‘Call that a good day’ — An American is live-tweeting his part in the war in Ukraine
This is what it looks like to live-tweet a war
In an age when almost everyone has a smartphone camera, and in a combat zone where an internet connection is still readily available, it is inevitable: Live updates from the front lines of the Russian invasion of Ukraine delivered in real time.
One such account offering updates is that of James Vasquez, a self-described U.S. Army veteran who traveled to Ukraine and volunteered to fight there. Task & Purpose was unable to confirm Vasquez’s service record with the Department of Defense.
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“Alright. So far, we took out seven Russian tanks, after a long firefight we took control of the area,” says Vasquez in one dispatch.
Other videos show Vasquez and his squad after reportedly retaking an occupied town, as well as some of the certifiable ancient equipment his unit uses, including grenades that are well past retirement age. The posts offer a picture of the frontlines, from the sleeping conditions, to some downtime spent with an improvised grill, to the immediate aftermath of battle. In just a few short weeks, Vasquez’s account has accumulated around 234,000 followers.
Vasquez, from Norwalk, Connecticut, announced his plan on the same day the invasion began, writing that, “I am a U.S. Army veteran. I’ve made the decision to go to the Ukraine and fight along their army.”
After first traveling to Poland, he crossed the border into Ukraine on March 15, 2022, making his way east towards the front lines a few days later.
Earlier reporting had described Vasquez as a veteran of multiple deployments to Iraq and Afghanistan, something his own Twitter account has subsequently denied.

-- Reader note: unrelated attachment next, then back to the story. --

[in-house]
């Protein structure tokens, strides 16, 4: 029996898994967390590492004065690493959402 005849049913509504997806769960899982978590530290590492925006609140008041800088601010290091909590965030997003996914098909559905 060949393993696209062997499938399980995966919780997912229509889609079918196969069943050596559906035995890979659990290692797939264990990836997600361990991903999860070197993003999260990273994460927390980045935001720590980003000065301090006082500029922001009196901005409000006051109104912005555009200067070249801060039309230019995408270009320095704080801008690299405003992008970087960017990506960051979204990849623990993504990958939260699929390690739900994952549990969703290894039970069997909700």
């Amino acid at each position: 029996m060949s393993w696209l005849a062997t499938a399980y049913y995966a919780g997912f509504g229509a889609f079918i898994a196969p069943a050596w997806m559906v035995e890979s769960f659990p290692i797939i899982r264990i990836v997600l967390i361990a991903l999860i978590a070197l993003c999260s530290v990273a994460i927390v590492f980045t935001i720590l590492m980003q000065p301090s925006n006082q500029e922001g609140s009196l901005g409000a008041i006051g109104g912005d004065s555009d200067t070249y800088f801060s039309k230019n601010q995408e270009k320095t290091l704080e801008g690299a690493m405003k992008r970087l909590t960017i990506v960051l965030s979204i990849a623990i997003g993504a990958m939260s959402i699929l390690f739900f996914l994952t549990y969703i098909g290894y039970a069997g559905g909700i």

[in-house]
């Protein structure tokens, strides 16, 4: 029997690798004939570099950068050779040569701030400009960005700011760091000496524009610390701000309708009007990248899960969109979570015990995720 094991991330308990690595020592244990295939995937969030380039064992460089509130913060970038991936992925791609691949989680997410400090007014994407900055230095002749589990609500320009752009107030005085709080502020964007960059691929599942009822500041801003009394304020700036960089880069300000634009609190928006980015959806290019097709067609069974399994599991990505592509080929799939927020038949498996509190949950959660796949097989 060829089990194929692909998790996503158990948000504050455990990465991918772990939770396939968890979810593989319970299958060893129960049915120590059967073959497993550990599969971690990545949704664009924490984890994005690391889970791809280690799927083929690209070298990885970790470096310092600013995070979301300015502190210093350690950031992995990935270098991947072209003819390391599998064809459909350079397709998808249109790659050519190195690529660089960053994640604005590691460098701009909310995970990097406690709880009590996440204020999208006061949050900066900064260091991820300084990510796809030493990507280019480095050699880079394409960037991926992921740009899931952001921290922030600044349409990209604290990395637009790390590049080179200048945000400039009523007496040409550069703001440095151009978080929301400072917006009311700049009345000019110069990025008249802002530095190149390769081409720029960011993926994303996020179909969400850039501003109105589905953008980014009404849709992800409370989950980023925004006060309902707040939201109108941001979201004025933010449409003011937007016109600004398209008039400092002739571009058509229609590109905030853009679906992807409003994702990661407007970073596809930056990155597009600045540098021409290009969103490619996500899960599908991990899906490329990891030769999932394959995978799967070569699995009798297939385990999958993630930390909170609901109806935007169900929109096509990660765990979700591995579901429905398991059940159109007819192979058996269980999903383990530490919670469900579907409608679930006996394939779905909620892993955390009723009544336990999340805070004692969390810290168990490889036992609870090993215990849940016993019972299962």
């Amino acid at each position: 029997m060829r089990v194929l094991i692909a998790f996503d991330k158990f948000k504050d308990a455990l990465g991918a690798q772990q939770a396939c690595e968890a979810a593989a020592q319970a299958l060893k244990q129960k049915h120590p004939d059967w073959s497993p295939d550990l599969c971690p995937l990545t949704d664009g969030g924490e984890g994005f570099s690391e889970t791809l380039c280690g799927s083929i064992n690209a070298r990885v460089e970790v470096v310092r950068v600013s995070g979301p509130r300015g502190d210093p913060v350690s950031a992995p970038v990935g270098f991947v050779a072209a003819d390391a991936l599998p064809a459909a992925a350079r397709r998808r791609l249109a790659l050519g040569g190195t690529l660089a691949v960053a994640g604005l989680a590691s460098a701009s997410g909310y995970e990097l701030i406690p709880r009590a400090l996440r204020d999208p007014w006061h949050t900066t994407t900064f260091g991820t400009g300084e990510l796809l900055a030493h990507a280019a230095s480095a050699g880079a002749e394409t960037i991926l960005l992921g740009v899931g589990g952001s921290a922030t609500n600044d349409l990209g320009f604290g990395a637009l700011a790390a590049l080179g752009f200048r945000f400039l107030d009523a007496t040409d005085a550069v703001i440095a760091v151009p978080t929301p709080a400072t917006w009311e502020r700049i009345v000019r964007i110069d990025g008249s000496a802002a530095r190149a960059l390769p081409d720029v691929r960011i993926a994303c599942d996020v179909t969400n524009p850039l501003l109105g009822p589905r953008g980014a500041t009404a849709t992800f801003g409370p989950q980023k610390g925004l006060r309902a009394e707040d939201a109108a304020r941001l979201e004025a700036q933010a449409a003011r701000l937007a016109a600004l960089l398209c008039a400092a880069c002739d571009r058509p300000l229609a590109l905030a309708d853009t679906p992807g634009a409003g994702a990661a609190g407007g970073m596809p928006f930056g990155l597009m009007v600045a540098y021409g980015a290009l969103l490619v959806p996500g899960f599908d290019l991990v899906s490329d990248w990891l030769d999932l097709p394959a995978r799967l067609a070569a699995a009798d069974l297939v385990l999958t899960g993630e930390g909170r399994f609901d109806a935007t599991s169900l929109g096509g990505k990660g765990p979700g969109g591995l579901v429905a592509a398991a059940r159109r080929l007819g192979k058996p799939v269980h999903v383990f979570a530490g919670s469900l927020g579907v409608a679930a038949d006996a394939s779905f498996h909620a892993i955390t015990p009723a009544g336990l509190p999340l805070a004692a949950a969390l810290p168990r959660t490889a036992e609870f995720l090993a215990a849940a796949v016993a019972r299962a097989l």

Since the start of the invasion, foreign volunteers have been making their way to Ukraine to take up arms in the fight against Russia, often with mixed results.
“Some were professional soldiers and are still competent,” one American volunteer told Task & Purpose of his comrades. “Others are drunks, people with the most marginal military experience, and people who really should not have come at all.”
Others have entered Ukraine to volunteer as chaplains.
Applying to the Ukrainian embassy, volunteers reportedly make their way to the city of Lviv, in western Ukraine. There, they are sorted for selection and training based on prior experience.
“We should only take experienced combat veterans — that is the lesson that we are learning,” a Ukrainian general told Task & Purpose on condition of anonymity. “The others don’t know what they are getting themselves into – and when they find out, they want to go home. We need specialized skills – especially snipers.”
Vasquez claims to be the only American volunteer in his unit.
“I just want to make it clear I’m the only American I’ve seen here. I don’t want the Russian propaganda machine saying there is a battalion of Americans which I’ve already seen. Here alone on my own accord in a complete voluntary capacity,” he wrote last week.
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